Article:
Our empirical analyses rely on a panel dataset comprising U.S. family firms across industries listed in the S&P 500 index. We followed previous research in defining family firms as firms in which family members have equity ownership and/or occupy a seat in the director’s board (Anderson and Reeb 2003; Barth et al. 2005; Cronqvist and Nilsson 2003). Banks and public utility firms were excluded due to regulatory peculiarities (Anderson et al. 2012; Lee 2006). Based on this definition, we initially identified 258 family firms. To ensure high comparability of the family firms across time, we included only firms that were continually listed in the S&P 500 Index across all panel years (Short et al. 2009).

We manually compiled information on the family firms from annual reports and merged it with data gleaned from letters to shareholders, proxy statement information, and the Compustat North America database. In line with McKenny et al. (2013), we analyzed firms’ letters to shareholders with computer-aided text analysis to measure organizational psychological capital. Such letters in annual reports communicate to shareholders a firm’s most salient organizational themes at the time of publication (McKenny et al. 2013; Segars and Kohut 2001). Given that the Sarbanes-Oxley law requires managers to certify the accuracy and completeness of annual reports, letters to shareholders represent verified and endorsed information (McKenny et al. 2018). Such texts provide top managers with a vehicle for conveying their firms’ degree of shared positivity to investors and are particularly valuable for evaluating organizational psychological capital.

To investigate the heterogeneity of family firms that results from variances in family influence, we expanded our dataset with detailed information on the degree of family involvement in the sample firms. We searched proxy statements, annual reports, and company websites for data on family ownership shares, family involvement in TMTs and boards of directors, and owning, controlling, and managing generation. We completed our dataset with financial statement information from the Compustat North America database. The derived sample includes only firm-years with complete data for all variables. For our estimation, we included only observations for which we had data for two consecutive years, resulting in 340 firm-year observations (57 family firms).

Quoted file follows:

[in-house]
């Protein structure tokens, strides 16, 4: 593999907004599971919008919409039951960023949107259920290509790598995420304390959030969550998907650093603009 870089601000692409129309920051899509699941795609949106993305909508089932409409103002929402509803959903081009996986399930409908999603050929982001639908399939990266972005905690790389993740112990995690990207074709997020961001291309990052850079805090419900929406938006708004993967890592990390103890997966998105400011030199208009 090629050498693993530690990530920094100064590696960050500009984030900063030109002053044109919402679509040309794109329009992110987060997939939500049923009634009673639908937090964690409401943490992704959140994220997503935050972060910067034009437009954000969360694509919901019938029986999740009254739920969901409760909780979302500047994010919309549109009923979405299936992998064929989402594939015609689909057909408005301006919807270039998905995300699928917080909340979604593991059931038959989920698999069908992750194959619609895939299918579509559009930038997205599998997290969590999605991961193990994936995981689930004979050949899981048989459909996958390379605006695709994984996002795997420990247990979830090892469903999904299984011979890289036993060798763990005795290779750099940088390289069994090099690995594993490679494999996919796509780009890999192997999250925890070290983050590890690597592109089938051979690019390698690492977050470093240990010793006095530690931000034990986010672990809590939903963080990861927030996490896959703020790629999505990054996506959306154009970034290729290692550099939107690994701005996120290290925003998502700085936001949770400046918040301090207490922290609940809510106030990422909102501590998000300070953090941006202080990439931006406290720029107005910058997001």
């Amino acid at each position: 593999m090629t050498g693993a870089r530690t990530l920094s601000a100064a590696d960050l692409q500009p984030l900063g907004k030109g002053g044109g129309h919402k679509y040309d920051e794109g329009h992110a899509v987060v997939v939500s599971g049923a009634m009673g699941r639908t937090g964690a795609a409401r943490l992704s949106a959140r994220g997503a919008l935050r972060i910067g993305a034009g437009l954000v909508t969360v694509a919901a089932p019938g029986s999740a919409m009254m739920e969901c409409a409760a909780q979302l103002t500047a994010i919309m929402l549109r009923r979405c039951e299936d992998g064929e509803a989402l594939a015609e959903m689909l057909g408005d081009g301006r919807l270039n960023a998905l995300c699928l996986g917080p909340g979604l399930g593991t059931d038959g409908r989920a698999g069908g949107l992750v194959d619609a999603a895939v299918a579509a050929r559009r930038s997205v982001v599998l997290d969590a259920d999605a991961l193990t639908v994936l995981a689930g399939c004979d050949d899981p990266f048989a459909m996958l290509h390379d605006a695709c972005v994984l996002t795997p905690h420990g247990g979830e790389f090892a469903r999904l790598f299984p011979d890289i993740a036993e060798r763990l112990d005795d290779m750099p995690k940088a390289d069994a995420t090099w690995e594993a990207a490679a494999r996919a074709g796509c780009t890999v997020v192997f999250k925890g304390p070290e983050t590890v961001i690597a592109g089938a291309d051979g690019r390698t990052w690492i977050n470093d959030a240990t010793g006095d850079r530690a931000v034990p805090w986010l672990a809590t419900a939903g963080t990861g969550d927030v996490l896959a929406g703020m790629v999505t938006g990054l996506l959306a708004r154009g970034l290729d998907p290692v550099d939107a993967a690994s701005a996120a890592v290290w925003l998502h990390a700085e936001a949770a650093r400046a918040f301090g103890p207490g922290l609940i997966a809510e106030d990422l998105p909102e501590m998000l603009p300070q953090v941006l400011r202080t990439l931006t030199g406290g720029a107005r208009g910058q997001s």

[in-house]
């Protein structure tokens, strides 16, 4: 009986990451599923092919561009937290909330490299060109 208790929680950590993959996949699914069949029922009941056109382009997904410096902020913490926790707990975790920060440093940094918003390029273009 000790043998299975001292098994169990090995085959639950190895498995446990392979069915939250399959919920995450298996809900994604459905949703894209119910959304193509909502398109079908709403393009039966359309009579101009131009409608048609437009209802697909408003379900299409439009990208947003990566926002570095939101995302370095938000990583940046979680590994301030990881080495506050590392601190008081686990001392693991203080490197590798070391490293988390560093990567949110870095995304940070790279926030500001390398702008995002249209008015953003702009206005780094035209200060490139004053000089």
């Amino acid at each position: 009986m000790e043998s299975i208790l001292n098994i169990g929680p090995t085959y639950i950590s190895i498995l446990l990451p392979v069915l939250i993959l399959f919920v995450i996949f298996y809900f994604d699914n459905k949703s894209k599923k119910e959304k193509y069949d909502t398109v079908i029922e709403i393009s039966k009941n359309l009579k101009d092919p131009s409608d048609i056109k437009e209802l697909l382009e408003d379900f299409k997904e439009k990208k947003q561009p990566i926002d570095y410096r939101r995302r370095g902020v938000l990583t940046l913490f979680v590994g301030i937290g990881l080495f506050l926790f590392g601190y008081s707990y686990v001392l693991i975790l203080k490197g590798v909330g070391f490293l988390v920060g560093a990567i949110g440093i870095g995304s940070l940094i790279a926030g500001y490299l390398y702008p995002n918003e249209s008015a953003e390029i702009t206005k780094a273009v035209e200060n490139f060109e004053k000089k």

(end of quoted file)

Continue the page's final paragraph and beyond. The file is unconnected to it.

3.2 Measures

Organizational Psychological Capital

To measure organizational psychological capital, we employed computer-aided text analysis to determine the prevalence of constructs based on the frequency of words in a text (McKenny et al. 2018)—letters to shareholders, in our case. This method essentially builds on the Whorf-Sapir Hypothesis, which proposes that the frequency of a word’s usage indicates its level of attention (Whorf 1956). Computer-aided text analysis, because it does not rely on subjective (human) assessment based on a few respondents, affords a more objective approach to measuring organizational psychological capital.